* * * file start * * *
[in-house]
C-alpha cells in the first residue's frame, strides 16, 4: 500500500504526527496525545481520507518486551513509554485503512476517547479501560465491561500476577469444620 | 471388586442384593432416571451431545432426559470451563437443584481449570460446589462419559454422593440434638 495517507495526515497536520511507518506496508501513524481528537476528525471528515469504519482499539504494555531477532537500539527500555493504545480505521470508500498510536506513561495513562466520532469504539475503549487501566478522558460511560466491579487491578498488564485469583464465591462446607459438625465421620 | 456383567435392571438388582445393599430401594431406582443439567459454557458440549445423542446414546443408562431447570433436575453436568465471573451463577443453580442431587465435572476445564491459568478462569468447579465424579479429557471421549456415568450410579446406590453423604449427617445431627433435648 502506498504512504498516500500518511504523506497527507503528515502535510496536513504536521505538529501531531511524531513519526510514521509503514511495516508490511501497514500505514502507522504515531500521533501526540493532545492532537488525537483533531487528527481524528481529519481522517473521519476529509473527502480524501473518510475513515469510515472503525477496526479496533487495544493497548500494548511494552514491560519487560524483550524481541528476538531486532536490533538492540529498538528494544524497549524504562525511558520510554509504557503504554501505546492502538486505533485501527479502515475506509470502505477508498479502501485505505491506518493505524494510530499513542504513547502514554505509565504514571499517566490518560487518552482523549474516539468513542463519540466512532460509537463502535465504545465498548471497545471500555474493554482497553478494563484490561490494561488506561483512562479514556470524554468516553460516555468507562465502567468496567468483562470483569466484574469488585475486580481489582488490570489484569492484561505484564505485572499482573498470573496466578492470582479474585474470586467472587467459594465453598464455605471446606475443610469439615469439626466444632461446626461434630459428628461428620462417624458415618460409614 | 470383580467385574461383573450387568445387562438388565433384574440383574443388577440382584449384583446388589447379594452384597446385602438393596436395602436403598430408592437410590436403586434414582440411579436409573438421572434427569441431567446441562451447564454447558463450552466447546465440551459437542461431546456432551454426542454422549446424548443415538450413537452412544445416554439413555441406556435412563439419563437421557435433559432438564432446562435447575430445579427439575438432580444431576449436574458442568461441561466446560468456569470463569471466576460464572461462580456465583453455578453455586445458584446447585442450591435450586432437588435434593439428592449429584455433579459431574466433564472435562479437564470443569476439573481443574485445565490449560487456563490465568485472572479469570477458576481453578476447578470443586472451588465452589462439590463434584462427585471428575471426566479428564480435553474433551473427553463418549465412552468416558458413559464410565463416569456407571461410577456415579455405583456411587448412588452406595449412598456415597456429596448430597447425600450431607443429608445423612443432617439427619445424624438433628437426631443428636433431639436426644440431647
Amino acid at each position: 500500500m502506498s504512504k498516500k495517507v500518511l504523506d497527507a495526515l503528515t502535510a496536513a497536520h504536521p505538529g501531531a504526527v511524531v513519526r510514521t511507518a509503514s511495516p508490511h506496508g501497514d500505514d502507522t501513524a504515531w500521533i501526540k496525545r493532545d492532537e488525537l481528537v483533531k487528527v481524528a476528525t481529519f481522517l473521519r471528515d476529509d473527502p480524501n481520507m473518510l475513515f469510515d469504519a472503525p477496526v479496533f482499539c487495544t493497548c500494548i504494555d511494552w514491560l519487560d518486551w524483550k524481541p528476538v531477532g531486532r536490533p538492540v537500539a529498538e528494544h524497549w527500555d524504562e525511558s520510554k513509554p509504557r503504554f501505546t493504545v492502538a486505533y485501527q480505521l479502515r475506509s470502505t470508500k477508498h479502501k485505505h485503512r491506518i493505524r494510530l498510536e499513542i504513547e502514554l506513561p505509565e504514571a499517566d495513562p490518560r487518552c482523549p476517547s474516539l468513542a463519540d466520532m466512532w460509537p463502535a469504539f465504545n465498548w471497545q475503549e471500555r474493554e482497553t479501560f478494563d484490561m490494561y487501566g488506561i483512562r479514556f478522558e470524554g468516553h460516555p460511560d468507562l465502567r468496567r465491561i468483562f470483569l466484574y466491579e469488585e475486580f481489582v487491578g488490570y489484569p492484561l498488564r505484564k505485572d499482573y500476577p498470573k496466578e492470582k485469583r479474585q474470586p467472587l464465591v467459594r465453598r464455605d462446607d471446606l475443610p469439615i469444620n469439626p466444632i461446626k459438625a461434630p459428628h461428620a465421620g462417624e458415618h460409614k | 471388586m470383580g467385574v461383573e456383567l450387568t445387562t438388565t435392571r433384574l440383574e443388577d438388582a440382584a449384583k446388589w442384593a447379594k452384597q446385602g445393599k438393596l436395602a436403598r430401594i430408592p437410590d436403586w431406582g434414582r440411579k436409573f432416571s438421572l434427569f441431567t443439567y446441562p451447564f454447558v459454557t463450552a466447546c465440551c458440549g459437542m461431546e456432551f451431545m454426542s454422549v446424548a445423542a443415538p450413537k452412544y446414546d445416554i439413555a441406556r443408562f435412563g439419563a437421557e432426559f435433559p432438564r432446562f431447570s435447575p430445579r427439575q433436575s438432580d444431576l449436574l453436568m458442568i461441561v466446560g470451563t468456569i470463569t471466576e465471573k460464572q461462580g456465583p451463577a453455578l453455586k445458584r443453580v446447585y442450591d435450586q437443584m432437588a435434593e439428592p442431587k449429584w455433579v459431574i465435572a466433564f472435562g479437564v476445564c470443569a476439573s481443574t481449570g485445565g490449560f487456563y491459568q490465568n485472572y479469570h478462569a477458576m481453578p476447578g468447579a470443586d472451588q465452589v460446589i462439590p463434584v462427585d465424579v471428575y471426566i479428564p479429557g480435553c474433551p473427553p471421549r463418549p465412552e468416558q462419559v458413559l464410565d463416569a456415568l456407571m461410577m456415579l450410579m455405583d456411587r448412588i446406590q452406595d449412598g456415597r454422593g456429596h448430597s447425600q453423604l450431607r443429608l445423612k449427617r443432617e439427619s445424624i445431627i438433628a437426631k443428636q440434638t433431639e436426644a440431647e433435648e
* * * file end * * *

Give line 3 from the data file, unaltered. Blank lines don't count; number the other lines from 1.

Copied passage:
Amino acid at each position: 500500500m502506498s504512504k498516500k495517507v500518511l504523506d497527507a495526515l503528515t502535510a496536513a497536520h504536521p505538529g501531531a504526527v511524531v513519526r510514521t511507518a509503514s511495516p508490511h506496508g501497514d500505514d502507522t501513524a504515531w500521533i501526540k496525545r493532545d492532537e488525537l481528537v483533531k487528527v481524528a476528525t481529519f481522517l473521519r471528515d476529509d473527502p480524501n481520507m473518510l475513515f469510515d469504519a472503525p477496526v479496533f482499539c487495544t493497548c500494548i504494555d511494552w514491560l519487560d518486551w524483550k524481541p528476538v531477532g531486532r536490533p538492540v537500539a529498538e528494544h524497549w527500555d524504562e525511558s520510554k513509554p509504557r503504554f501505546t493504545v492502538a486505533y485501527q480505521l479502515r475506509s470502505t470508500k477508498h479502501k485505505h485503512r491506518i493505524r494510530l498510536e499513542i504513547e502514554l506513561p505509565e504514571a499517566d495513562p490518560r487518552c482523549p476517547s474516539l468513542a463519540d466520532m466512532w460509537p463502535a469504539f465504545n465498548w471497545q475503549e471500555r474493554e482497553t479501560f478494563d484490561m490494561y487501566g488506561i483512562r479514556f478522558e470524554g468516553h460516555p460511560d468507562l465502567r468496567r465491561i468483562f470483569l466484574y466491579e469488585e475486580f481489582v487491578g488490570y489484569p492484561l498488564r505484564k505485572d499482573y500476577p498470573k496466578e492470582k485469583r479474585q474470586p467472587l464465591v467459594r465453598r464455605d462446607d471446606l475443610p469439615i469444620n469439626p466444632i461446626k459438625a461434630p459428628h461428620a465421620g462417624e458415618h460409614k | 471388586m470383580g467385574v461383573e456383567l450387568t445387562t438388565t435392571r433384574l440383574e443388577d438388582a440382584a449384583k446388589w442384593a447379594k452384597q446385602g445393599k438393596l436395602a436403598r430401594i430408592p437410590d436403586w431406582g434414582r440411579k436409573f432416571s438421572l434427569f441431567t443439567y446441562p451447564f454447558v459454557t463450552a466447546c465440551c458440549g459437542m461431546e456432551f451431545m454426542s454422549v446424548a445423542a443415538p450413537k452412544y446414546d445416554i439413555a441406556r443408562f435412563g439419563a437421557e432426559f435433559p432438564r432446562f431447570s435447575p430445579r427439575q433436575s438432580d444431576l449436574l453436568m458442568i461441561v466446560g470451563t468456569i470463569t471466576e465471573k460464572q461462580g456465583p451463577a453455578l453455586k445458584r443453580v446447585y442450591d435450586q437443584m432437588a435434593e439428592p442431587k449429584w455433579v459431574i465435572a466433564f472435562g479437564v476445564c470443569a476439573s481443574t481449570g485445565g490449560f487456563y491459568q490465568n485472572y479469570h478462569a477458576m481453578p476447578g468447579a470443586d472451588q465452589v460446589i462439590p463434584v462427585d465424579v471428575y471426566i479428564p479429557g480435553c474433551p473427553p471421549r463418549p465412552e468416558q462419559v458413559l464410565d463416569a456415568l456407571m461410577m456415579l450410579m455405583d456411587r448412588i446406590q452406595d449412598g456415597r454422593g456429596h448430597s447425600q453423604l450431607r443429608l445423612k449427617r443432617e439427619s445424624i445431627i438433628a437426631k443428636q440434638t433431639e436426644a440431647e433435648e